Occupational and Physical Therapy

Occupational Therapy

School occupational therapists are key contributors within the education team. They support a student’s ability to participate in desired daily school activities or “occupations.” They help children to fulfill their role as students by supporting their academic achievement and promoting positive behaviors necessary for learning. School occupational therapists support academic and non-academic outcomes, including social skills, math, reading and writing (i.e., literacy), behavior management, recess, participation in sports, self-help skills, prevocational / vocational participation, transportation, and more. Because of their expertise in activity and environmental analysis, practitioners are particularly skilled in facilitating student access to curricular and extracurricular activities. They focus on the students’ strengths, and can design and implement programming to improve inclusion and accessibility, such as Universal Design for Learning. Additionally, they play a critical role in educating parents, educators, administrators and other staff members. They offer services along a continuum of prevention, promotion, and interventions and serve individual students, groups of students, whole classrooms, and whole school initiatives. They collaborate within the education team to support student success. In this way, occupational therapy practitioners can contribute within both general and special education.

Occupational therapy practitioners have specific knowledge and expertise to increase participation in school routines throughout the day. Interventions include:

  • Conducting activity and environmental analysis and making recommendations to improve the fit for greater access, progress, and participation
  • Reducing barriers that limit student participation within the school environment
  • Providing assistive technology to support student success
  • Supporting the needs of students with significant challenges, such as by helping to determine methods for alternate educational assessment and learning
  • Helping to identify long-term goals for appropriate post-school outcomes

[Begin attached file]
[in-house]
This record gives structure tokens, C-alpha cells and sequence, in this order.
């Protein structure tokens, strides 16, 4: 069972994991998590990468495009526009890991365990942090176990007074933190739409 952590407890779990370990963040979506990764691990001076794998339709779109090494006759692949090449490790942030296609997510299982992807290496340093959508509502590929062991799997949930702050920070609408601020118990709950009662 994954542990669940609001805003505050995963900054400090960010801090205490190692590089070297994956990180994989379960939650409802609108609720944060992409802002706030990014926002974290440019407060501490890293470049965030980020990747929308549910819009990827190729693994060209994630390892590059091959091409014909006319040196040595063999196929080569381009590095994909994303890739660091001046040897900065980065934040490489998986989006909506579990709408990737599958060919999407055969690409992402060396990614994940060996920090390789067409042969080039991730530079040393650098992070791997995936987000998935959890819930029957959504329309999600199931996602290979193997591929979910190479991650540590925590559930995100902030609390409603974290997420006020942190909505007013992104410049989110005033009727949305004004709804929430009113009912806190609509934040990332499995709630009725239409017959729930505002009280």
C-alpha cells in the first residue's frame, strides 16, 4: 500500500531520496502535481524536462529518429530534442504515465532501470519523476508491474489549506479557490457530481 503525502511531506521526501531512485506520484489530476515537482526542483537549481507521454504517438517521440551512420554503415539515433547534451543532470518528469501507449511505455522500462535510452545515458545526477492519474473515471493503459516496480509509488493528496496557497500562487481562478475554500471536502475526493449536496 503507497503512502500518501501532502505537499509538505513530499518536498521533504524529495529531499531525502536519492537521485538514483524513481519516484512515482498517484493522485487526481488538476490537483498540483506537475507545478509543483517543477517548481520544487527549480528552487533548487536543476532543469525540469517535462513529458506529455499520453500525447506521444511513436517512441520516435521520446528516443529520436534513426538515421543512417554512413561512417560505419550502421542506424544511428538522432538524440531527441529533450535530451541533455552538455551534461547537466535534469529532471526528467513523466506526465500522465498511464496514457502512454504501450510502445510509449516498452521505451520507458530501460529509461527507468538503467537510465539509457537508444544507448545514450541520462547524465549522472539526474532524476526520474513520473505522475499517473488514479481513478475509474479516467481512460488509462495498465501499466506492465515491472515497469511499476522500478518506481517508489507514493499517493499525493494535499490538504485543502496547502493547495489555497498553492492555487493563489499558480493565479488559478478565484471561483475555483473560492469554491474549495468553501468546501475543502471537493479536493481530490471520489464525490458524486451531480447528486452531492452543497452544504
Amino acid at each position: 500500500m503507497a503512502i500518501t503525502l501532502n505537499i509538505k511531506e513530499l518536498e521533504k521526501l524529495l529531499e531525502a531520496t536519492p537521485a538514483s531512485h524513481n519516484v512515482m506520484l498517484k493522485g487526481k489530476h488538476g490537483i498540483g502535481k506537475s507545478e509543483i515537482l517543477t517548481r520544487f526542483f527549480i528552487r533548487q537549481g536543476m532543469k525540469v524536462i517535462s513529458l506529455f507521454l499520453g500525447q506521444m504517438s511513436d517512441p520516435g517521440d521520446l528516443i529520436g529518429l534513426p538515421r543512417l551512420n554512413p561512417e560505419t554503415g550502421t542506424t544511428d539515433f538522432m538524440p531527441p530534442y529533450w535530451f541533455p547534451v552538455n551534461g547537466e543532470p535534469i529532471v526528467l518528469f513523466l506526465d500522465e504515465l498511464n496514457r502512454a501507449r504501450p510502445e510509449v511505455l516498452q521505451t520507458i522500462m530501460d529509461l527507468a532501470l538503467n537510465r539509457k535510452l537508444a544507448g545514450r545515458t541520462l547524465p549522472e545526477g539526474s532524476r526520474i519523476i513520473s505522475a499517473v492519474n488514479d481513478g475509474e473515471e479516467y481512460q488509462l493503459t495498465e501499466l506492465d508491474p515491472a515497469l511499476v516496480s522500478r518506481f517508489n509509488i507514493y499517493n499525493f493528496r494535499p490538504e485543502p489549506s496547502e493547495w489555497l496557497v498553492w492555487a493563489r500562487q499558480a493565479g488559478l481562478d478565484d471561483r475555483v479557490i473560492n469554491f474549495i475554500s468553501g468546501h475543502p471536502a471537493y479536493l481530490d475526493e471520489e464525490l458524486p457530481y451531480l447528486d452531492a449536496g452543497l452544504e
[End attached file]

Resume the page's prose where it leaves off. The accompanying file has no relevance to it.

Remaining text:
• Helping to plan relevant instructional activities for ongoing implementation in the classroom
  • Preparing students for successfully transitioning into appropriate post–high school employment, independent living, and/or further education

Occupational therapy practitioners are key contributors within the educational team. They help to address both mental and physical health. They collaborate with a variety of partners, such as:

  • Students, to help them to develop self-advocacy and self-determination skills in order to plan for their future and transition to college, career/employment, and community living; improve their performance in learning environments throughout the school (e.g., playgrounds, classrooms, lunchrooms, bathrooms); and optimize their performance through specific adaptations and accommodations  (AOTA Fact Sheet)

Role of a Physical Therapist

Physical therapy is provided to support the Individualized Education Program (IEP) for students ages 3-21, who have a disability that interferes with their educational performance and ability to benefit from their education program.  When the student’s IEP identifies physical therapy as a needed resource, physical therapists will be integrated as members of a multidisciplinary school team. Using their unique expertise in movement and function, physical therapists ensure a free and appropriate education for students with disabilities to prepare them for further education, employment, and independent living.  The school-based physical therapy promotes motor development and the student’s participation in everyday routines and activities that are a part of his or her program.
The physical therapist designs and performs therapeutic interventions, including compensation, remediation and prevention strategies and adaptations, focusing on functional mobility and safe, efficient access and participation in educational activities and routines in natural learning environments.

Occupational and Physical Therapists

Amy Assenmacher
Occupational Therapist
Occupational Therapist
Occupational Therapist
Angela Wolcott
Occupational Therapist
Deanna Cueny
Physical Therapist
Physical Therapist

Contact our Special Services Office for more information.

Charlotte Krause

Karl Richter Campus
Administration
Administrative Assistant for Special Services
Phone: 248.328.3170